I don’t know about you guys, but put me in front of a loaded pedal board and I’m like a kid in a candy store.
There’s something exhilarating about the sheer range of sonic possibilities that guitar pedals offer; whether you’re refining and thickening your tone, or diving into the weird and wonderful world of avant-garde noise making.
Guitar pedals are incredible tools. But, sometimes, the sheer wealth of pedals on the market leads to option paralysis. To put it another way, there are so many choices out there, we end up not actually choosing any because we’re so overwhelmed by it all.
While mulling this problem over the other day, I had a thought. If I were restricted to owning only a handful of pedals, what would I choose? What – for me anyway – are the essential units that help me craft the guitar sound I like?
This ended up being a very illuminating exercise, and as I whittled down the options, it taught me a lot about what’s important to me when it comes to guitar tone.
Eventually, after much deliberation. I settled on three pedals for this minimalist pedal board. And, for the fun of it, I’m listing them and their reasons for inclusion below:
Probably a TU3, though there are other good options available. To some, a tuner seems like a boring choice. But, when it comes to live applications, having a quick way to both tune AND mute your guitar is essential. If you’re a gigging guitarist, this is one you really can’t live without.
I’m a Tube Screamer guy myself, though I’ve also got a soft spot for Boss’ Blues Driver. For me, nothing beats the sound of an overdrive pedal pushing an already cooking amp to greater levels of saturation. Plus, the mid-hump that pedals like the TS give is useful for cutting through the mix in live situations.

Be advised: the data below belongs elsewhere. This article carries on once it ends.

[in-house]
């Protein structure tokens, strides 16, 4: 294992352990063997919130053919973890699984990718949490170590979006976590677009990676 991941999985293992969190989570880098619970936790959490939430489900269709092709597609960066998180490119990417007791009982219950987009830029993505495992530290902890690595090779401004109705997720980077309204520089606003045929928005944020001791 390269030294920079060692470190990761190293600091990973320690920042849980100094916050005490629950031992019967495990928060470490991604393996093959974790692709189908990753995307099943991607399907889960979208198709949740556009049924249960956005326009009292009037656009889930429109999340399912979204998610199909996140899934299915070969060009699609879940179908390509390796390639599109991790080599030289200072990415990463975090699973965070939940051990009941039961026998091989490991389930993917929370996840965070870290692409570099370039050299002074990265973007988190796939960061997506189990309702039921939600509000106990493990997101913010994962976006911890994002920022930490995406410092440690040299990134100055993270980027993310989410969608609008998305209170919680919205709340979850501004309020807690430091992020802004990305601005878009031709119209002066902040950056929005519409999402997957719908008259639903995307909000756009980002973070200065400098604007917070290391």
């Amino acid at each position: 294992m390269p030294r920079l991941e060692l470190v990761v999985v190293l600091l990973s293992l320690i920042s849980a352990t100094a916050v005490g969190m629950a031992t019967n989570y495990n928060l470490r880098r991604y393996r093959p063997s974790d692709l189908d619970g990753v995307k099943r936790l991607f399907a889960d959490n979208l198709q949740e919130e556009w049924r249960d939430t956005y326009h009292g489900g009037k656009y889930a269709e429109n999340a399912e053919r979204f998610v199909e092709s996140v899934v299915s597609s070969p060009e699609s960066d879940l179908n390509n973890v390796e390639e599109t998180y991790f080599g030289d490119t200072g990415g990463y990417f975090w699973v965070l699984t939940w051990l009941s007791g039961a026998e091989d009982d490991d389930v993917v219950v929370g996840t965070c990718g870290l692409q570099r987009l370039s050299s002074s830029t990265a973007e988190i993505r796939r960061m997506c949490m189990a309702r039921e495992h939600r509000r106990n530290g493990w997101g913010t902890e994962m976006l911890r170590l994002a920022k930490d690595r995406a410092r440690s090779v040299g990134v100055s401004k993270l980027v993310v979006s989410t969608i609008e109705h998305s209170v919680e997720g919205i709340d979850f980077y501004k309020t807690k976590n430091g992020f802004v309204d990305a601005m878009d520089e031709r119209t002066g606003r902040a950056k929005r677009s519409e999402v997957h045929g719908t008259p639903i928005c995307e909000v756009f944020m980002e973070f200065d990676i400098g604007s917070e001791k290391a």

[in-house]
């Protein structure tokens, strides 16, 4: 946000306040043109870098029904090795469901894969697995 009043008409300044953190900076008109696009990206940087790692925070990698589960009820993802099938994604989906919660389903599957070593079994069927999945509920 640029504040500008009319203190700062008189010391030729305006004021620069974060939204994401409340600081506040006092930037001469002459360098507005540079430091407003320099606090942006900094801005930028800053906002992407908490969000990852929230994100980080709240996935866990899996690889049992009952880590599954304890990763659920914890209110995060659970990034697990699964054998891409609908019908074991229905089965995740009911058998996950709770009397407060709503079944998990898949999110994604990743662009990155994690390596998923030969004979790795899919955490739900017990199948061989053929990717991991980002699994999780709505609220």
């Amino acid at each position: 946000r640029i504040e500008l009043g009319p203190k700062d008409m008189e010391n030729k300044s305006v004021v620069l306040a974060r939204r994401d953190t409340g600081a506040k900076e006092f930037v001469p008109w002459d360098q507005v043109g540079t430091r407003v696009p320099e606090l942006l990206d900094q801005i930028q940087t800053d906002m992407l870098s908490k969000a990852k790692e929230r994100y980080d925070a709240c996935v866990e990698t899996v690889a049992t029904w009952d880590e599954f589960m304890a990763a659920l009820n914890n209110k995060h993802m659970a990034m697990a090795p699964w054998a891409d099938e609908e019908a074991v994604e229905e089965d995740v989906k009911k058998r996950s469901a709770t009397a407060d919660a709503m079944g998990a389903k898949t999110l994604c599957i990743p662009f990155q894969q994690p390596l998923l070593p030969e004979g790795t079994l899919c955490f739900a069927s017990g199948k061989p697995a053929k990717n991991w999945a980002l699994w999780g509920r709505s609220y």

Personally, I love the sound of the MXR Carbon Copy. I’ve also gotten good results from cheaper micro pedals like the Mooer Ana Echo. There are two applications I find delay incredibly useful for. The first is to subtly thicken my rhythm guitar sound. The second is for full-on epicness during lead breaks. I’ve gone analogue here purely because I love that warm, dark sound they give.
So there we go. Those are my three essential pedal picks.
But now, I want to throw the floor open to you guys.
I want to hear what you’ve got on your pedal board, what you wish you had and what your favourite guitar pedals of all time are. Oh, and if you were stuck on a desert island with a guitar, amp, and three pedals, which three pedals would you choose and why?
As always, share your stories in the comments section below, and lets us know your thoughts on stomp boxes, expression pedals and everything in-between!
Cal Jam doesn’t get the same love as festivals like Monterey Pop or Woodstock. Maybe it’s because it doesn’t have the late ‘60s countercultural cred, happening a full five years after the summer of love reached its peak. Maybe it’s because it was staged to be filmed for television (as part of ABC’s legendary “In Concert” series). Why do I love California Jam so much? It is because it established the record for the largest concert sound system ever assembled? Was it because it featured the first ever appearance of the Good Year blimp at a music festival?
Guitar lessons eventually followed. But, classical guitar didn’t grab me in the same way that my own freeform compositions had. Firstly, I didn’t know any of the songs I was supposed to be learning. Secondly, it required the kind of co-ordination and finger dexterity that I was – at that time at least – far too impatient to master. “I read somewhere that there are these things you can use to hit the strings so you don’t have to use your fingers. I think they began with a P,” I once told my guitar teacher. “The thing that begins with a P is called practice,” he replied. He was right, of course, but that didn’t mean I wanted to hear it.
This week, to satisfy my yearning for live music, I’ve taken a deep dive into my record collection and rediscovered some live favourites. Given how much joy I’ve got out of these records, I thought I’d share them with you today. Putting together this list, I’ve tried to take the road less travelled. I didn’t want to put together a list of classic live albums that everyone already knows like the back of their hand. Instead, my three picks serve as alternatives to some of those classic albums, offering a new look at some legendary bands.